• For deceased group members (and approved eligible group members in the Reeves proceeding), AUD1,500, provided the total of all payments to deceased group members in both the Peterson and Reeves proceedings does not exceed AUD45,000. In the event that the total of all payments to deceased group members in both proceedings does exceed this amount, each approved eligible living group member will receive one equal share of AUD45,000.

The reasons for the Full Federal Court finding against Mr Peterson became of central relevance to the decision whether to approve the settlement. The Full Federal Court found that Mr Peterson's personal circumstances—his age, gender, hypertension, hyperlipidemia, obesity, left ventricular hypertrophy and history of smoking—afforded a ready explanation for the occurrence of his injury independent of the possible effects of Vioxx. Further, because of the causative potential of these circumstances for a heart attack, the court held that it was a matter of conjecture rather than reasonable inference on the balance of probabilities that Vioxx was a cause of Mr Peterson's heart attack.[7] The Full Federal Court also dismissed Mr Peterson's claims that Vioxx was unfit for purpose or was not of merchantable quality.[8]

However, Jessup J observed that the reasons of the Full Federal Court did not find that other group members could never recover. Rather Mr Peterson's case was not representative. Other group members who were prescribed Vioxx may have been able to prove that Vioxx contributed to the occurrence of a heart attack.[9] Further, the trial and appeal had determined "a number of criteria by reference to which the relative strengths and weaknesses of the cases of the various group members would stand to be assessed".[10]

The difficulty faced by Jessup J was that the settlement agreement did not take account of the learning produce by the trial and appeal. Consequently, Jessup J observed:[11]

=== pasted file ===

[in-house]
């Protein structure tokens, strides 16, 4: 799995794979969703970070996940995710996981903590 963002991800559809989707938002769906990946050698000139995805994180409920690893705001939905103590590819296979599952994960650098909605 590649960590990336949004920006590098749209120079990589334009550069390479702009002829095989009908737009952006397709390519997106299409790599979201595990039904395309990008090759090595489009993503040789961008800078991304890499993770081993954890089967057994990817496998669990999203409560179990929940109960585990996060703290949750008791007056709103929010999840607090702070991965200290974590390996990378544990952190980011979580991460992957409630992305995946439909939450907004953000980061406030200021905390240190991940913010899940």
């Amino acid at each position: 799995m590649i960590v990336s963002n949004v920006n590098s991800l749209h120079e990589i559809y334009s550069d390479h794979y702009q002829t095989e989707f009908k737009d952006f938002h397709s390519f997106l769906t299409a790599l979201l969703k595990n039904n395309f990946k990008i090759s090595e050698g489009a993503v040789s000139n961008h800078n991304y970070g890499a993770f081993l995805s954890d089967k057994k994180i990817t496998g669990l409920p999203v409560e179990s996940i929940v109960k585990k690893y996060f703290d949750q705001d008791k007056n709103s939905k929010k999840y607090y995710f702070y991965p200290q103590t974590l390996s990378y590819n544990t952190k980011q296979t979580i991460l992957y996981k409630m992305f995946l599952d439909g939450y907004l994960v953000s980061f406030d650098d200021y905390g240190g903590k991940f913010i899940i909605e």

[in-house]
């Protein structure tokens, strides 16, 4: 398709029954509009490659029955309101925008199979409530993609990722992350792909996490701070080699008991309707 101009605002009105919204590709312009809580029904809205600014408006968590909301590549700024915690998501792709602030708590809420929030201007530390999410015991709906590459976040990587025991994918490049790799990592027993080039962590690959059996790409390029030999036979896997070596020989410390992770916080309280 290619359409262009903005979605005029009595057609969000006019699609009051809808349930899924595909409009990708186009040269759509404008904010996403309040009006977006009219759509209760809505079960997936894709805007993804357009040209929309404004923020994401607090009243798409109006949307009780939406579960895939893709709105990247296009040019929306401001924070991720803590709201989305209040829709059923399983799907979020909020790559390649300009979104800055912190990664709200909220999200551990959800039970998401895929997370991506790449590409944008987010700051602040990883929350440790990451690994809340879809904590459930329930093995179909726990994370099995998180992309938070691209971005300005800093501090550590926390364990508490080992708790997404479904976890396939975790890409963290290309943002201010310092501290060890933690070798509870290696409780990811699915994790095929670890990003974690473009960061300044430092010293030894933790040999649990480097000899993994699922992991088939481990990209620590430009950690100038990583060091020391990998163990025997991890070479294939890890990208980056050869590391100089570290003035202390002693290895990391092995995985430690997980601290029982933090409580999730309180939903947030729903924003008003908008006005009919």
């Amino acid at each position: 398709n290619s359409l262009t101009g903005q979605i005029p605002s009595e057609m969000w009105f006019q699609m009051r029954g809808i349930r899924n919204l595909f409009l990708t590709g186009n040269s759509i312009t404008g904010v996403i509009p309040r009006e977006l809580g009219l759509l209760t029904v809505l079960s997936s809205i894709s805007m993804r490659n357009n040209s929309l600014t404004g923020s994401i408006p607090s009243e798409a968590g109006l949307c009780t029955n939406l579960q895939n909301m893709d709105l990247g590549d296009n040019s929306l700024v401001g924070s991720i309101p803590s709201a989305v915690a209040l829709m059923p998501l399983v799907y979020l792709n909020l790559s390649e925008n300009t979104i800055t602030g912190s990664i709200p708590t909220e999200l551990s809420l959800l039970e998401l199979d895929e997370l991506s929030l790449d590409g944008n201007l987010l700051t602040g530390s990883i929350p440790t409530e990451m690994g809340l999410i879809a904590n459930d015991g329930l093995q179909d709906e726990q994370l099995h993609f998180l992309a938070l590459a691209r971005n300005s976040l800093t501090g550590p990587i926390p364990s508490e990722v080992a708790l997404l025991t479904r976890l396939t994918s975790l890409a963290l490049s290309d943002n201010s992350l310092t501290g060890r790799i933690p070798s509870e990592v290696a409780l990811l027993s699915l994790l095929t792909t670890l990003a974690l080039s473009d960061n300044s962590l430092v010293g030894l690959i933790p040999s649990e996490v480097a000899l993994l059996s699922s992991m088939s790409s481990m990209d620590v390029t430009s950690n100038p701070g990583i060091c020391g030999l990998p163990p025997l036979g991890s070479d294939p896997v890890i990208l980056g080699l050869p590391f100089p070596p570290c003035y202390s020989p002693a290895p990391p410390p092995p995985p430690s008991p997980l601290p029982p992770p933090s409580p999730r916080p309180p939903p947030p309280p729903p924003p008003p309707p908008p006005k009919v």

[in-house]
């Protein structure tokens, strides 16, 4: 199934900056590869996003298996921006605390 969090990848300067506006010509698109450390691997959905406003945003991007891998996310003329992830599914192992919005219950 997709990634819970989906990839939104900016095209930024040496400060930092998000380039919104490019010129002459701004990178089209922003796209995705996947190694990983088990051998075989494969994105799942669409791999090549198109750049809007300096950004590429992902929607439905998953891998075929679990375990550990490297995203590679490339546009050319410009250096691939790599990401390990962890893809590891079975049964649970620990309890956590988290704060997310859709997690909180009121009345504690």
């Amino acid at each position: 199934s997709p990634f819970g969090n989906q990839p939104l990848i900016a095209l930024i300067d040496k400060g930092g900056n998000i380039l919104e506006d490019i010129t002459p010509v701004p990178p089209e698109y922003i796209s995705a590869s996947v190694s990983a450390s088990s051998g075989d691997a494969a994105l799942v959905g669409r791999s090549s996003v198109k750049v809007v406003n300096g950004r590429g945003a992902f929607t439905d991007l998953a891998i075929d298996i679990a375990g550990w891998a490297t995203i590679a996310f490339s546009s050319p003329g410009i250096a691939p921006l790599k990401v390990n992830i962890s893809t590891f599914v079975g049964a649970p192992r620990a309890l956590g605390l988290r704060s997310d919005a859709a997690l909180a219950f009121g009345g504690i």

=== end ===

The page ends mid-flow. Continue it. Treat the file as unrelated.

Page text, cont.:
[the settlement] makes no discrimination between group members who have other risk factors which were decisive in the rejection of the applicant's case by the Full Court and group members who have no other risk factors.

The settlement agreement creates two prerequisites to recovery—namely the group member had (i) heart attack or sudden cardiac death and (ii) been prescribed Vioxx—and then group members are treated the same. The settlement ignores the strength of group members' claims and treats strong and weak claims alike. As a result:[12]

Under the proposed settlement, for group members whose circumstances are similar to those of the applicant, the payment of the monetary sum proposed would constitute a windfall.… On the other hand, for a group member who might, consistently with the reasons of the Full Court, anticipate a favourable judgment, the settlement would represent an obvious injustice.

Jessup J refused to grant approval of the settlement on the basis that it was unfair and unreasonable for the representative party, Mr Peterson, to compromise the claims of those group members who have no other risk factors on the basis that it enabled the claims of the "less-deserving group members" to be settled.[13]